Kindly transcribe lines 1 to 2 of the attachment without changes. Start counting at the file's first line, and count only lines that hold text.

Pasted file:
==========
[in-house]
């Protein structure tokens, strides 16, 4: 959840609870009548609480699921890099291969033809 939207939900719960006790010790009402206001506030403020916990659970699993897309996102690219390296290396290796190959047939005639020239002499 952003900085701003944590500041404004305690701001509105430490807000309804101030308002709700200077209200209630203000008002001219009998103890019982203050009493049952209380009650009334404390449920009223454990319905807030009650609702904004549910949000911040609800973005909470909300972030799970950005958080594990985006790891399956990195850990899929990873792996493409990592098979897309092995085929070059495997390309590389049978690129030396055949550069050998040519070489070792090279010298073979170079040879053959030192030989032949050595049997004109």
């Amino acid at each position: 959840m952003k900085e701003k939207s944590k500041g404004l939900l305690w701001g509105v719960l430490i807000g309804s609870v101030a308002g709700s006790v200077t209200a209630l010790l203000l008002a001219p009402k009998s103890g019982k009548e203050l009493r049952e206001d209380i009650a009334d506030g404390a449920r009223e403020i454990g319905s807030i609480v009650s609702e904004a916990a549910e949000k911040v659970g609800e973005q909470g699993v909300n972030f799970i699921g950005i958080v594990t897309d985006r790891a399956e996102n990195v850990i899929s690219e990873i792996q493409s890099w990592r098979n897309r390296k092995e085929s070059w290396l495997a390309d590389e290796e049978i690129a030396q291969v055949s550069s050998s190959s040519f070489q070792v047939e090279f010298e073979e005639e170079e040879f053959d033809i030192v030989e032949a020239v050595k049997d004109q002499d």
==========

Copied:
[in-house]
């Protein structure tokens, strides 16, 4: 959840609870009548609480699921890099291969033809 939207939900719960006790010790009402206001506030403020916990659970699993897309996102690219390296290396290796190959047939005639020239002499 952003900085701003944590500041404004305690701001509105430490807000309804101030308002709700200077209200209630203000008002001219009998103890019982203050009493049952209380009650009334404390449920009223454990319905807030009650609702904004549910949000911040609800973005909470909300972030799970950005958080594990985006790891399956990195850990899929990873792996493409990592098979897309092995085929070059495997390309590389049978690129030396055949550069050998040519070489070792090279010298073979170079040879053959030192030989032949050595049997004109």